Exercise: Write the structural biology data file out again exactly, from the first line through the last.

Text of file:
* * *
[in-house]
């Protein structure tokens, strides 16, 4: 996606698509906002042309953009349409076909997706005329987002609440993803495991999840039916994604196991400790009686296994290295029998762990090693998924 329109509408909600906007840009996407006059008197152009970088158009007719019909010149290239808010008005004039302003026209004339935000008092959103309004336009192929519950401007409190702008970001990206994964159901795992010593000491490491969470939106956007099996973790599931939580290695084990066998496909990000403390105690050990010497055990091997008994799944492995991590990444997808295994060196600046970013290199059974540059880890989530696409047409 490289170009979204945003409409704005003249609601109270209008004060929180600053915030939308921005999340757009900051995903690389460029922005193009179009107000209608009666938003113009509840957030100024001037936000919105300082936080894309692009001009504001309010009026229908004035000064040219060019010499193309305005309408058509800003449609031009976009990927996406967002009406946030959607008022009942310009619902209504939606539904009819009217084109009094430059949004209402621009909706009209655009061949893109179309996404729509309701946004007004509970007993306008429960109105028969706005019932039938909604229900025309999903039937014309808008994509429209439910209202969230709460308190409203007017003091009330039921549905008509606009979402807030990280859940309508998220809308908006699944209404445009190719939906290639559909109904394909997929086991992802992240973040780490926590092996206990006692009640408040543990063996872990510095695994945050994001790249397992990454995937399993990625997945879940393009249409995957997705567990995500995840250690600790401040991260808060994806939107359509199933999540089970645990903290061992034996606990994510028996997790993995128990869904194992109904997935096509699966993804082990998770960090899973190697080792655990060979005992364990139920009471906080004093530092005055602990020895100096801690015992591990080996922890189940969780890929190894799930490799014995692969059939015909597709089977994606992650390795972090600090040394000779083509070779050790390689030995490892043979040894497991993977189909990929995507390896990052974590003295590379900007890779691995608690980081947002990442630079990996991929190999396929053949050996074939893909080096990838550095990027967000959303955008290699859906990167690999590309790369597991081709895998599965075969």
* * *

[in-house]
């Protein structure tokens, strides 16, 4: 996606698509906002042309953009349409076909997706005329987002609440993803495991999840039916994604196991400790009686296994290295029998762990090693998924 329109509408909600906007840009996407006059008197152009970088158009007719019909010149290239808010008005004039302003026209004339935000008092959103309004336009192929519950401007409190702008970001990206994964159901795992010593000491490491969470939106956007099996973790599931939580290695084990066998496909990000403390105690050990010497055990091997008994799944492995991590990444997808295994060196600046970013290199059974540059880890989530696409047409 490289170009979204945003409409704005003249609601109270209008004060929180600053915030939308921005999340757009900051995903690389460029922005193009179009107000209608009666938003113009509840957030100024001037936000919105300082936080894309692009001009504001309010009026229908004035000064040219060019010499193309305005309408058509800003449609031009976009990927996406967002009406946030959607008022009942310009619902209504939606539904009819009217084109009094430059949004209402621009909706009209655009061949893109179309996404729509309701946004007004509970007993306008429960109105028969706005019932039938909604229900025309999903039937014309808008994509429209439910209202969230709460308190409203007017003091009330039921549905008509606009979402807030990280859940309508998220809308908006699944209404445009190719939906290639559909109904394909997929086991992802992240973040780490926590092996206990006692009640408040543990063996872990510095695994945050994001790249397992990454995937399993990625997945879940393009249409995957997705567990995500995840250690600790401040991260808060994806939107359509199933999540089970645990903290061992034996606990994510028996997790993995128990869904194992109904997935096509699966993804082990998770960090899973190697080792655990060979005992364990139920009471906080004093530092005055602990020895100096801690015992591990080996922890189940969780890929190894799930490799014995692969059939015909597709089977994606992650390795972090600090040394000779083509070779050790390689030995490892043979040894497991993977189909990929995507390896990052974590003295590379900007890779691995608690980081947002990442630079990996991929190999396929053949050996074939893909080096990838550095990027967000959303955008290699859906990167690999590309790369597991081709895998599965075969």